Income tax

The personal allowance for 2024/25 to 2027/28 will remain at £12,570 and the higher rate threshold will stay at £50,270, as previously announced.

In Scotland, for 2024/25, the starter and basic rate bands will grow by 6.7%, while the upper limit of the intermediate rate band will be frozen, narrowing the width of the band.

A new advanced rate of 45% will be introduced in Scotland on taxable income between £62,430 and £125,140, after which the top rate will apply at a rate of 48% (compared with the current 47%). These changes were announced in last December’s Scottish Budget statement.

Savings rate band

The 0% band for the starting rate for savings income for 2024/25 will remain at its current level of £5,000.


Don’t lose your personal allowance. Your personal allowance of £12,570 is reduced by £1 for every £2 of income between £100,000 and £125,140. You may be able to make a pension contribution or a charitable gift to bring your income below £100,000.

Dividend tax

The dividend allowance will reduce to £500 for 2024/25, as announced in November 2022. The rates of tax on dividends above the dividend allowance will remain unchanged.

High income child benefit charge (HICBC)

The HICBC threshold will increase to £60,000 from April 2024. The rate at which HICBC is charged will also be halved, so that child benefit is not fully withdrawn until individuals have income of at least £80,000 (against £60,000 currently).

HICBC will be administered on a household rather than an individual basis by April 2026. Consultation on the reform will begin in due course.

Targeting support to households

The government will consult shortly on options to enable better targeting of economic support to households. The aim will be to improve the fairness of policies (such as HICBC) by moving to a system based on household income and to achieve better targeting of economic support, including in times of crisis.

Furnished holiday lettings (FHL)

The FHL tax regime will be abolished with effect from 6 April 2025.

National insurance contributions (NICs)

The upper earnings limit, upper secondary thresholds and upper profits limit will remain aligned to the unchanged higher rate threshold at £50,270 for 2024/25 to 2027/28, as previously announced. The class 1 primary threshold (PT) of £12,570 and secondary threshold of £9,100 will remain frozen until April 2028.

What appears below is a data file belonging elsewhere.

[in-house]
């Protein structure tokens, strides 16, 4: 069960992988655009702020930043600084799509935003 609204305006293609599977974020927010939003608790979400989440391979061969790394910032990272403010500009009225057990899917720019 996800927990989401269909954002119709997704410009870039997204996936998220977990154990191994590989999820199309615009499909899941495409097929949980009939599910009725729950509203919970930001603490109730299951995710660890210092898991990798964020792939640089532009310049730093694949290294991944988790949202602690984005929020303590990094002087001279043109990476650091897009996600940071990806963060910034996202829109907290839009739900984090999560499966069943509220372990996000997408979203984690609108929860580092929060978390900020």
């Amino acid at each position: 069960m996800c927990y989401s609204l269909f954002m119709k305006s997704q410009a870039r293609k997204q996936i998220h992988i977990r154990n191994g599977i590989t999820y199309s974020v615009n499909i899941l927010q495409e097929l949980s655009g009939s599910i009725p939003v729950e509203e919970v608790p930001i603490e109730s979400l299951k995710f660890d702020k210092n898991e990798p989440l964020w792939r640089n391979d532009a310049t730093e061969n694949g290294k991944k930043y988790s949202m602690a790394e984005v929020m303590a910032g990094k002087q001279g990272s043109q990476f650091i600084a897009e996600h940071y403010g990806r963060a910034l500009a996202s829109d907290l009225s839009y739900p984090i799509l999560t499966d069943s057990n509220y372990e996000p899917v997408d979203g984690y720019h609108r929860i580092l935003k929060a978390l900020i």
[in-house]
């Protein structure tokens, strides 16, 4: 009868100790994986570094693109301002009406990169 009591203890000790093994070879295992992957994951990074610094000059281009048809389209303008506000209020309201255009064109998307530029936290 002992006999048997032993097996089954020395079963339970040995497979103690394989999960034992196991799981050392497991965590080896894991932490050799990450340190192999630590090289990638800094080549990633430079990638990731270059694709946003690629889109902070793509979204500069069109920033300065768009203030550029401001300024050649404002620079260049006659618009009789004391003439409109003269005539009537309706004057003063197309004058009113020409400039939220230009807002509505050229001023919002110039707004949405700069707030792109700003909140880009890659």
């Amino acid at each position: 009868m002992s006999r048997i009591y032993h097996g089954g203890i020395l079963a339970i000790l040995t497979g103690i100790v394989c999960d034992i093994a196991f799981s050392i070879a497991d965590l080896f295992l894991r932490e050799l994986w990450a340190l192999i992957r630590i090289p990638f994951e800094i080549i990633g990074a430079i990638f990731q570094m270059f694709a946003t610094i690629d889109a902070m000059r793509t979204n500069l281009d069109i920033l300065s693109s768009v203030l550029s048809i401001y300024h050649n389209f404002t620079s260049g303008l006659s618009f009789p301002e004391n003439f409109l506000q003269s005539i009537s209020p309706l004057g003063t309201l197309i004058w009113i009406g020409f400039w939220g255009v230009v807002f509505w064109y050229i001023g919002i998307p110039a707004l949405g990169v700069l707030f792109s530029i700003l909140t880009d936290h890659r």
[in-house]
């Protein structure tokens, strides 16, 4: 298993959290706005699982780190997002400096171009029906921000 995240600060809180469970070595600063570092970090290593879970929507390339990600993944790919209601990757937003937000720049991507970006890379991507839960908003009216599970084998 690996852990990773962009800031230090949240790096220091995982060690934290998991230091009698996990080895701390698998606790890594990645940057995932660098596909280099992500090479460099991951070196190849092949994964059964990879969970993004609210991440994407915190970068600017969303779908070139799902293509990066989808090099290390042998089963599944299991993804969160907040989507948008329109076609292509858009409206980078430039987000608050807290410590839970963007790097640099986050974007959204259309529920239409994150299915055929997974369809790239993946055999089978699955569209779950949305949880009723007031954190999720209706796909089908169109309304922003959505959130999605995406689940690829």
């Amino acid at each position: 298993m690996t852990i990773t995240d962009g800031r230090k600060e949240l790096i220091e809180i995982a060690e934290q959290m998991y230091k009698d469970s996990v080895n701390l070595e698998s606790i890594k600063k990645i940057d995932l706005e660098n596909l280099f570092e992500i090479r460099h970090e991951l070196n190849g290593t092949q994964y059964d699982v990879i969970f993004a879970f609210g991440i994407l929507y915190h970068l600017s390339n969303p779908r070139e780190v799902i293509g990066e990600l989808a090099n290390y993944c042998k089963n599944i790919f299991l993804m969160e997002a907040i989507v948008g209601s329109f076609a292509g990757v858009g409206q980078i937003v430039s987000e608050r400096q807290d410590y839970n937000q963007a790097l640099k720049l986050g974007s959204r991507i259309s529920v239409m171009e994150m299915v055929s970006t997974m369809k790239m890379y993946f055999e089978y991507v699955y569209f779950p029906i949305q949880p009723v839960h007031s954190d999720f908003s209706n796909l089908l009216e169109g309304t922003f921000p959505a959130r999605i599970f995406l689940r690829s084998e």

Similarly, the upper earnings limit (UEL) and class 4 upper profits limit (UPL) will remain aligned to the higher rate threshold at £50,270 through to April 2028. The lower earnings limit (£6,396) and the small profits threshold (SPT – £6,725) will also be unchanged in 2024/25.

The class 1 primary (employee) contribution rate on earnings between the PT and UEL will be cut by two percentage points to 8% from 6 April 2024. The 2% rate will be unchanged on earnings above the UEL. The class 4 (self-employed) contribution rate on earnings between the lower profits limit (LPL) and UPL will be also reduced by two percentage points to 6%. The 2% rate will not change on earnings above the UPL.

Class 2 contributions will no longer be required from the self-employed, as announced in the Autumn Statement 2023. However, those with profits below the SPT who wish to retain access to contributory benefits (e.g. state pension) have the option to make voluntary contributions at a rate of £3.45 a week.

The voluntary class 3 rate will be unchanged at £17.45 a week for 2024/25.

Company car tax

The company car tax rates for 2024/25 will remain unchanged from 2023/24. As announced in the Autumn Statement 2022, the rates for electric and ultra-low emission cars will increase by one percentage point in each of 2025/26, 2026/27 and 2027/28. These will be subject to a maximum appropriate percentage of 5% for electric cars and 21% for ultra-low emission cars.

The rates for all other bands of vehicles will be increased by one percentage point for 2025/26 up to a maximum appropriate percentage of 37%; they will then be fixed for 2026/27 and 2027/28.

Abolition of non-domicile status

The remittance basis of taxation for non-UK domiciled individuals will be replaced from 6 April 2025 with a residence-based regime. Individuals who opt into the new regime will not pay UK tax on any foreign income and gains arising in their first four years of tax residence, provided they have been non-tax resident for the previous ten years.

Transitional arrangements will be introduced for existing non-domiciled individuals claiming the remittance basis that will provide an option to rebase the value of capital assets to 5 April 2019. There will be a temporary 50% exemption for the taxation of foreign income for 2025/26. A two year ‘temporary repatriation facility’ will be available for individuals to bring their previously accrued foreign income and gains into the UK at a 12% rate of tax.

Overseas workday relief (OWR) will also be reformed. Eligible employees will be able to claim OWR for their first three years of tax residence, benefitting from income tax relief on earnings for employment duties carried out overseas but with current restrictions on remitting these earnings removed.

The government will consult on plans to move to a residence-based regime for inheritance tax (IHT), including consulting on a ten-year exemption period for new arrivals and a ten-year ‘tail-provision’ for those who leave the UK and become non-resident. No changes to IHT will take effect before 6 April 2025.

Transfer of assets abroad

Legislation in the Finance Bill 2024 will ensure that individuals cannot use a company to bypass anti-avoidance legislation, known as the ‘transfer of assets abroad’ provisions, to avoid UK income tax. The changes will take effect for income arising to a person abroad from 6 April 2024.

Check out the personal taxation tables